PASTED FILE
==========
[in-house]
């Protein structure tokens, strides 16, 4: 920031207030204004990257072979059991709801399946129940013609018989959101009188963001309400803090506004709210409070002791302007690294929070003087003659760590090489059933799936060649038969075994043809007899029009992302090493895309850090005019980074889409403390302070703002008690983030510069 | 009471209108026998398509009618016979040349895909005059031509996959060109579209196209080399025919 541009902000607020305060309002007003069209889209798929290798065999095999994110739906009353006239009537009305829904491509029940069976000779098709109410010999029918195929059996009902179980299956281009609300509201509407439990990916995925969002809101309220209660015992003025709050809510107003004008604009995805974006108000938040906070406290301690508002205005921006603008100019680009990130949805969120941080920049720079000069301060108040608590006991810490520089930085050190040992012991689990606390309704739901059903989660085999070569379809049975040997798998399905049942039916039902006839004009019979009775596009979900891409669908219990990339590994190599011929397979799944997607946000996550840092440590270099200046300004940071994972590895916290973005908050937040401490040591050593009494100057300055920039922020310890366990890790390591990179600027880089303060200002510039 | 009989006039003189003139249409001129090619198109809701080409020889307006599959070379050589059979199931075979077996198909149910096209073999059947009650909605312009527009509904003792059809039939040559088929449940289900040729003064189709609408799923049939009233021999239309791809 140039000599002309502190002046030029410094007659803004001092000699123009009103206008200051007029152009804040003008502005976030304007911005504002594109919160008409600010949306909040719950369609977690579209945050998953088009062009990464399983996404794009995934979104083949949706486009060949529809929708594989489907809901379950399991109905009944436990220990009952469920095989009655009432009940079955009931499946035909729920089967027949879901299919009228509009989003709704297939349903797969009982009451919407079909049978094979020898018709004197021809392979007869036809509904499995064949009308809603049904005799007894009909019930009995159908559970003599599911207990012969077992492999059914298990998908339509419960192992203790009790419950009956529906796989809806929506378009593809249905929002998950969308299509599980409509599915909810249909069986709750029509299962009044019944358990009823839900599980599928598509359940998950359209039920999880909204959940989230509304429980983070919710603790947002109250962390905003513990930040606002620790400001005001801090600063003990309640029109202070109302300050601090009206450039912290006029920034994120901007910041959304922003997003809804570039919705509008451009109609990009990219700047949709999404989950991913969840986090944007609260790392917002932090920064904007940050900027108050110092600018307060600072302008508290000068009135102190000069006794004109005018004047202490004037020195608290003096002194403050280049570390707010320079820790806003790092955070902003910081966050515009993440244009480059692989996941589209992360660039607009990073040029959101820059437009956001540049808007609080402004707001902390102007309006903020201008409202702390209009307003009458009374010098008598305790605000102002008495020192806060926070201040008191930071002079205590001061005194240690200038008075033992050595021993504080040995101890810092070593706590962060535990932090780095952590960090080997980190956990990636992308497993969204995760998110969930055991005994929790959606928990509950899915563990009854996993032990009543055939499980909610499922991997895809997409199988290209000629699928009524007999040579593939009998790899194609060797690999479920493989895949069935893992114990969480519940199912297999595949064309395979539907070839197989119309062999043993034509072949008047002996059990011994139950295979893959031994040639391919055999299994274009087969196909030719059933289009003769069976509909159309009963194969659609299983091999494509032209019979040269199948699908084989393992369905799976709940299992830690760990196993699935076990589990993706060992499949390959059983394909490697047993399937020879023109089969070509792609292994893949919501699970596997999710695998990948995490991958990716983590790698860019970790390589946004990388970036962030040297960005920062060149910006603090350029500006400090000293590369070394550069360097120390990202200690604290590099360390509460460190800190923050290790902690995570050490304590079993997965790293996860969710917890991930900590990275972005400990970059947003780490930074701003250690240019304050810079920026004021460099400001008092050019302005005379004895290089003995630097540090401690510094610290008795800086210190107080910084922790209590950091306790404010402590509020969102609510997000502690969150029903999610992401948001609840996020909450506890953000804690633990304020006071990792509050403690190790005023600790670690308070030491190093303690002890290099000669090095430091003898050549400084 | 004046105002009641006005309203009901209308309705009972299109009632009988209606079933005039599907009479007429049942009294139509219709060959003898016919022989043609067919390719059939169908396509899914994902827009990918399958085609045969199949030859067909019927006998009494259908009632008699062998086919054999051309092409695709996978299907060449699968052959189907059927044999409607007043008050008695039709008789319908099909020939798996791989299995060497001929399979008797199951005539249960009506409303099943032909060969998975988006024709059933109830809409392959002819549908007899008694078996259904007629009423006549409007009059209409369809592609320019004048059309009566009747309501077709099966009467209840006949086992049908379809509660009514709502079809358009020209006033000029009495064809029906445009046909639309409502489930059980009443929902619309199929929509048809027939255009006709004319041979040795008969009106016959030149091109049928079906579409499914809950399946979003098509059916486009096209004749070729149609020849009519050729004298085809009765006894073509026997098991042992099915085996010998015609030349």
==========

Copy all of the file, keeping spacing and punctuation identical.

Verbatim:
[in-house]
């Protein structure tokens, strides 16, 4: 920031207030204004990257072979059991709801399946129940013609018989959101009188963001309400803090506004709210409070002791302007690294929070003087003659760590090489059933799936060649038969075994043809007899029009992302090493895309850090005019980074889409403390302070703002008690983030510069 | 009471209108026998398509009618016979040349895909005059031509996959060109579209196209080399025919 541009902000607020305060309002007003069209889209798929290798065999095999994110739906009353006239009537009305829904491509029940069976000779098709109410010999029918195929059996009902179980299956281009609300509201509407439990990916995925969002809101309220209660015992003025709050809510107003004008604009995805974006108000938040906070406290301690508002205005921006603008100019680009990130949805969120941080920049720079000069301060108040608590006991810490520089930085050190040992012991689990606390309704739901059903989660085999070569379809049975040997798998399905049942039916039902006839004009019979009775596009979900891409669908219990990339590994190599011929397979799944997607946000996550840092440590270099200046300004940071994972590895916290973005908050937040401490040591050593009494100057300055920039922020310890366990890790390591990179600027880089303060200002510039 | 009989006039003189003139249409001129090619198109809701080409020889307006599959070379050589059979199931075979077996198909149910096209073999059947009650909605312009527009509904003792059809039939040559088929449940289900040729003064189709609408799923049939009233021999239309791809 140039000599002309502190002046030029410094007659803004001092000699123009009103206008200051007029152009804040003008502005976030304007911005504002594109919160008409600010949306909040719950369609977690579209945050998953088009062009990464399983996404794009995934979104083949949706486009060949529809929708594989489907809901379950399991109905009944436990220990009952469920095989009655009432009940079955009931499946035909729920089967027949879901299919009228509009989003709704297939349903797969009982009451919407079909049978094979020898018709004197021809392979007869036809509904499995064949009308809603049904005799007894009909019930009995159908559970003599599911207990012969077992492999059914298990998908339509419960192992203790009790419950009956529906796989809806929506378009593809249905929002998950969308299509599980409509599915909810249909069986709750029509299962009044019944358990009823839900599980599928598509359940998950359209039920999880909204959940989230509304429980983070919710603790947002109250962390905003513990930040606002620790400001005001801090600063003990309640029109202070109302300050601090009206450039912290006029920034994120901007910041959304922003997003809804570039919705509008451009109609990009990219700047949709999404989950991913969840986090944007609260790392917002932090920064904007940050900027108050110092600018307060600072302008508290000068009135102190000069006794004109005018004047202490004037020195608290003096002194403050280049570390707010320079820790806003790092955070902003910081966050515009993440244009480059692989996941589209992360660039607009990073040029959101820059437009956001540049808007609080402004707001902390102007309006903020201008409202702390209009307003009458009374010098008598305790605000102002008495020192806060926070201040008191930071002079205590001061005194240690200038008075033992050595021993504080040995101890810092070593706590962060535990932090780095952590960090080997980190956990990636992308497993969204995760998110969930055991005994929790959606928990509950899915563990009854996993032990009543055939499980909610499922991997895809997409199988290209000629699928009524007999040579593939009998790899194609060797690999479920493989895949069935893992114990969480519940199912297999595949064309395979539907070839197989119309062999043993034509072949008047002996059990011994139950295979893959031994040639391919055999299994274009087969196909030719059933289009003769069976509909159309009963194969659609299983091999494509032209019979040269199948699908084989393992369905799976709940299992830690760990196993699935076990589990993706060992499949390959059983394909490697047993399937020879023109089969070509792609292994893949919501699970596997999710695998990948995490991958990716983590790698860019970790390589946004990388970036962030040297960005920062060149910006603090350029500006400090000293590369070394550069360097120390990202200690604290590099360390509460460190800190923050290790902690995570050490304590079993997965790293996860969710917890991930900590990275972005400990970059947003780490930074701003250690240019304050810079920026004021460099400001008092050019302005005379004895290089003995630097540090401690510094610290008795800086210190107080910084922790209590950091306790404010402590509020969102609510997000502690969150029903999610992401948001609840996020909450506890953000804690633990304020006071990792509050403690190790005023600790670690308070030491190093303690002890290099000669090095430091003898050549400084 | 004046105002009641006005309203009901209308309705009972299109009632009988209606079933005039599907009479007429049942009294139509219709060959003898016919022989043609067919390719059939169908396509899914994902827009990918399958085609045969199949030859067909019927006998009494259908009632008699062998086919054999051309092409695709996978299907060449699968052959189907059927044999409607007043008050008695039709008789319908099909020939798996791989299995060497001929399979008797199951005539249960009506409303099943032909060969998975988006024709059933109830809409392959002819549908007899008694078996259904007629009423006549409007009059209409369809592609320019004048059309009566009747309501077709099966009467209840006949086992049908379809509660009514709502079809358009020209006033000029009495064809029906445009046909639309409502489930059980009443929902619309199929929509048809027939255009006709004319041979040795008969009106016959030149091109049928079906579409499914809950399946979003098509059916486009096209004749070729149609020849009519050729004298085809009765006894073509026997098991042992099915085996010998015609030349």